A federal judge declined Thursday to throw out the criminal case against the marijuana farmers dubbed the “Kettle Falls Five,” setting up the likelihood of another trial delay two years after charges were filed.
When it commences, it may be the trial of the Kettle Falls Four.
The attorney for Larry Harvey, patriarch of the family now facing federal criminal prosecution for what they say they believe was a legal medical marijuana grow near Colville, said he’s confident the U.S. attorney’s office will drop the charges against the 71-year-old based on his failing health.
Assistant U.S. Attorney Earl Hicks, who’s in charge of prosecuting the case, said Thursday he would seek medical records from Harvey attesting to his diagnosis of terminal pancreatic cancer. Harvey said after the hearing he’d lost 70 pounds and was receiving weekly chemotherapy treatments.
Robert Fischer, Harvey’s attorney, said, “I take Mr. Hicks at his word.”
Despite Fischer’s confidence, Hicks has not issued a formal decision on whether he’ll drop Harvey from the case.
For Harvey’s children, his wife and family friend, however, Hicks continued to argue that a congressional spending bill prohibiting the Department of Justice from conflicting with states’ implementation of their medical marijuana laws should have no effect on their prosecution. Rhonda Lee Firestack-Harvey, Jason Zucker, Rolland Gregg and Michelle Gregg all face marijuana manufacturing and distribution charges, in addition to charges that they were using firearms in furtherance of their drug crimes. Each faces a minimum sentence of 10 years in prison if found guilty.
“They were clearly in violation of the Medical Use of Cannabis Act,” said Hicks, referencing a pay schedule seized from the Harvey’s rural Stevens County home in August 2012 that appears to show the family paying trimmers tens of thousands of dollars to process their plants. Hicks argues that amounts to a for-profit marijuana operation that violates state statutes.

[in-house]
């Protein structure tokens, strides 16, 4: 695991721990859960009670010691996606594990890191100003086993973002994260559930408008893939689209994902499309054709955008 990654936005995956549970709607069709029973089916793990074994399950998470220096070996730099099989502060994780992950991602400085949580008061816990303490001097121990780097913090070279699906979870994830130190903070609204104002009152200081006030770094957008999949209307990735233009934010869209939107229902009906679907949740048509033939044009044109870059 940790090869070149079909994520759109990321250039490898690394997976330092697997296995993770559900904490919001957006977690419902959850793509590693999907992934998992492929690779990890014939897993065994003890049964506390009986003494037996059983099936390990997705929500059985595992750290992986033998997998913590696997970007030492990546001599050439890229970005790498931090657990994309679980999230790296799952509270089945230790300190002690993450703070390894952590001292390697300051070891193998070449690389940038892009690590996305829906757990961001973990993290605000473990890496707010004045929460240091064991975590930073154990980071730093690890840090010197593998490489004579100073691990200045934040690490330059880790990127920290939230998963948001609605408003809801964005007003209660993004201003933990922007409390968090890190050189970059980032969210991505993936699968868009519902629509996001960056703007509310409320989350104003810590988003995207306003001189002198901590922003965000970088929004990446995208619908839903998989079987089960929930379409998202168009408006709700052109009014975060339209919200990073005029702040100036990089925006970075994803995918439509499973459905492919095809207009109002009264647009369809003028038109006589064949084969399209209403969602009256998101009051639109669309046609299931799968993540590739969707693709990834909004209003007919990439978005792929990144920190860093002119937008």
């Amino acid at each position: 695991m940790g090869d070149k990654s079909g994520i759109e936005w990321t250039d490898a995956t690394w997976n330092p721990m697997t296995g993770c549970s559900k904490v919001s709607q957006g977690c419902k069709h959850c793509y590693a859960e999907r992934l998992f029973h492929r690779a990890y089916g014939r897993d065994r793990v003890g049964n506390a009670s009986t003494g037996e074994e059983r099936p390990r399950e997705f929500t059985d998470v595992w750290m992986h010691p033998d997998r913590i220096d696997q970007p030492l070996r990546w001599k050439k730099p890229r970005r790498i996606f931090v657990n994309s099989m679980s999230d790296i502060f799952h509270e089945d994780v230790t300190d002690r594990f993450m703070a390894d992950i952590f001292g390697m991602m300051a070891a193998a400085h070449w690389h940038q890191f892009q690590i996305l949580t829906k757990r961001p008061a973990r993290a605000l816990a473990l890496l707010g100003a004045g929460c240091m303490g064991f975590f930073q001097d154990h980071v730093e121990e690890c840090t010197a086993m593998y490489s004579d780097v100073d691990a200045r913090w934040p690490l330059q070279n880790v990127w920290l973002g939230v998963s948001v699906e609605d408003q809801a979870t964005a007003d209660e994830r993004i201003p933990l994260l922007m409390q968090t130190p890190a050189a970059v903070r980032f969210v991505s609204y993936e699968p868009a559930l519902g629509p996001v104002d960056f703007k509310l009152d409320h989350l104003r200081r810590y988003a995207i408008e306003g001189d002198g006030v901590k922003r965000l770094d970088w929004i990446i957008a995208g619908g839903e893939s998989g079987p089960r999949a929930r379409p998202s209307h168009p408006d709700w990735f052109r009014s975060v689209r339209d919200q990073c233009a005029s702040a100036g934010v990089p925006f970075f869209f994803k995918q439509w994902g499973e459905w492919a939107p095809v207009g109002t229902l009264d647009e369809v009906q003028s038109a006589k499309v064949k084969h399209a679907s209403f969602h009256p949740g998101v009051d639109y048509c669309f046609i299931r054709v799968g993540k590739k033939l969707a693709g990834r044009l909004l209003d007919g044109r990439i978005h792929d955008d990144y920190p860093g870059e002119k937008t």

U.S. District Court Judge Thomas Rice disagreed with the defendant’s interpretation of the federal spending bill and ordered the case to move forward. Hicks, before an audience that included several area criminal defense attorneys, U.S. assistant attorneys and U.S. Attorney for Eastern Washington Mike Ormsby, also argued against defense motions that would exclude some testimony from investigators, allow evidence of the medicinal benefits of marijuana to be admitted at trial and delay the federal trial until state prosecutors have tried the case.
Hicks called the last motion “absurd.”
“This court decides state matters all the time,” Hicks told Rice, who’s presiding over the case. “Because it’s marijuana, you can’t decide state matters?”
Rice sided with Hicks on all the issues before the court Thursday, ruling that the federal appropriations bill did “not shield Defendants from federal prosecution.”
If the appellate courts decline to hear the case, Rice has scheduled the trial to begin the week of Feb. 23. Several supporters of the family filled the courtroom Thursday. After the hearing, Harvey, who uses a wheelchair, gave several of them hugs and complimented his wife for holding the family together.
“We thought we were legal, that’s the bottom line,” Harvey said.
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